The Trench Coat

It was made to keep the rain out but evolved into a timeless fashion item. Through history it’s been a favourite with royals, movie stars and modern day fashion icons. This is how you should wear it this season.

The trench coat at Michael Kors FW 2015, Getty Images.

In the 1870s, a British clothier invented the rugged fabric gabardine. The fabric was a mix of wool and cotton and was chemically processed to repel rain. But it wasn’t just water repellent; it was also untearable, crease-resistant and breathable. Several years later – in 1901 – the same clothier presented a gabardine raincoat to the British army. The coat was adopted as a part of the officers uniform.

The clothiers name was Thomas Burberry and the coat became a part of fashion history. As a matter of fact, when you look up the word “Burberry” in an Oxford English Dictionary, it reads “A kind of lightweight belted raincoat, typically beige in colour, with a distinctive tartan lining.” 

During the First World War the coat was part of both the British and the French uniform. To fit the troops' needs, the coat was modified with shoulder straps and D-rings. When returning from the trenches of the French frontiers, soldiers continued wearing the coat in their daily life. This is when the coat became mainstream – and got its name. The trench coat was born.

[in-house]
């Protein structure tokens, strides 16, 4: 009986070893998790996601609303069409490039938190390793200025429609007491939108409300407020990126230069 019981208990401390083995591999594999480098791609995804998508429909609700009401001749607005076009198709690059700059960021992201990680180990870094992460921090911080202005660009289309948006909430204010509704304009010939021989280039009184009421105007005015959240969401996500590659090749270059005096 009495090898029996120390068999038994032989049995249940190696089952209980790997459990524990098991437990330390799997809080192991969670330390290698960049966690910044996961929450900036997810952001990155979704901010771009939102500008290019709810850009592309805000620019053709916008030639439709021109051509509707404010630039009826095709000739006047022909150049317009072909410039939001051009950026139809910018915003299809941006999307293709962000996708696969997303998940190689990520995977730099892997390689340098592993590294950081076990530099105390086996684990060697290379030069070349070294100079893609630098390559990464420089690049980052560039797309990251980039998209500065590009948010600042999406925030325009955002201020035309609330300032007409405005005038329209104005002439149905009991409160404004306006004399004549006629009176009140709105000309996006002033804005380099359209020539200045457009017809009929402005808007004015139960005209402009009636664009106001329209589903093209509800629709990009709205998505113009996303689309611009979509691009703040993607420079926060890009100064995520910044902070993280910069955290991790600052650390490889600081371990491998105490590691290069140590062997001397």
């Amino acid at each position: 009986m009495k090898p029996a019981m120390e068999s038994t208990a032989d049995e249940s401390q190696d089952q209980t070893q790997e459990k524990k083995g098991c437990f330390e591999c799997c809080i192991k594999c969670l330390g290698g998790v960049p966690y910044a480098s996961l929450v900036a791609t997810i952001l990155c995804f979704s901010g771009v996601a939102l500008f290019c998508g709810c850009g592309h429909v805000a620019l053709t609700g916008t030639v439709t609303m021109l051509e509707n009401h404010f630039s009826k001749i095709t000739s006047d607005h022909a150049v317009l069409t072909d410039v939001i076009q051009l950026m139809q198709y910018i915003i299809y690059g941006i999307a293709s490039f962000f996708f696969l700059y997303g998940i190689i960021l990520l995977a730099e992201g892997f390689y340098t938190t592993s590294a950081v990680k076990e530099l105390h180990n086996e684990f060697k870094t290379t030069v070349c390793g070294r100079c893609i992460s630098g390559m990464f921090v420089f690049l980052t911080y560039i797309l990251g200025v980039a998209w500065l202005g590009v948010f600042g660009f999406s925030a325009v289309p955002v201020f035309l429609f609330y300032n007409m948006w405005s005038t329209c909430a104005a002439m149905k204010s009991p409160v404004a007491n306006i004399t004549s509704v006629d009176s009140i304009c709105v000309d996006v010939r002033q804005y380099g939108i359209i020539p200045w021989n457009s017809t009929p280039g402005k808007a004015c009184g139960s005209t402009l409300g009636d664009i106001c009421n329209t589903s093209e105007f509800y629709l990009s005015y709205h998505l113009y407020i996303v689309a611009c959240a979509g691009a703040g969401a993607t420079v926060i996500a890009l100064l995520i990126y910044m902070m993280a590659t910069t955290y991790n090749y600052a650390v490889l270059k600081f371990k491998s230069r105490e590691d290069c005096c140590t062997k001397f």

Since then, the now timeless design has been an outerwear essential in both men’s and women’s fashion. In comparison to many other classic items, the trench coat has stayed true to its original design with little to no edits over the decades that have passed. The trench coat is probably the most iconic outerwear of them all – worn by royals, movie stars, fashion icons and everyone else.

Even though Burberry’s trench coat is the most famed of all, the history of the coat is debated. Before Burberry, the British luxury brand Aquascutum [Latin for water shield] had manufactured coats for officers during the Crimean War in the 1850s. The Aquascutum coats were also worn during the world wars.

Opened, buttoned up, hanging on the shoulders or tied at the waist. It’s hard to go wrong with a timeless trench coat, but there are good ways and great ways to wear it. A great way is to tie it at the waist and wear it with tight trousers for a beautiful silhouette. 

Stylist Columbine Smille tells H&M Life about this, a little less traditional, trench coat, styled with this season’s hottest jean trend: the flare.

“This coat is a little longer and wider than the standard, and perfect to grab and go when you’re in a hurry”, she says.

“I absolutely think so! The trench coat is such a timeless item, so I recommend trying an updated version of it.”


Photographer Tobias Lundkvist’s favourite items are the classics: a black t-shirt and Chuck Taylors. Stylist Columbine Smille’s favourite item is the perfect black silk dress. Our model is the lovely Chiharu Okunugi. Hair by Mette Thorsgaard and makeup by Josefin Scherdin.

Phylicia Rashad as Clair Hanks Huxtable in The Cosby Show, Meryl Streep in the classic 70s film Kramer vs. Kramer, Amy Adams, french singer/actress Francoise Hardy, Kate Moss for Burberry, Sophia Loren in The Key, Audrey Hepburn and George Peppard in matching Burberry trench coats from the final scene of Breakfast at Tiffanys and Goldie Hawn, Getty Images/All Over Press.
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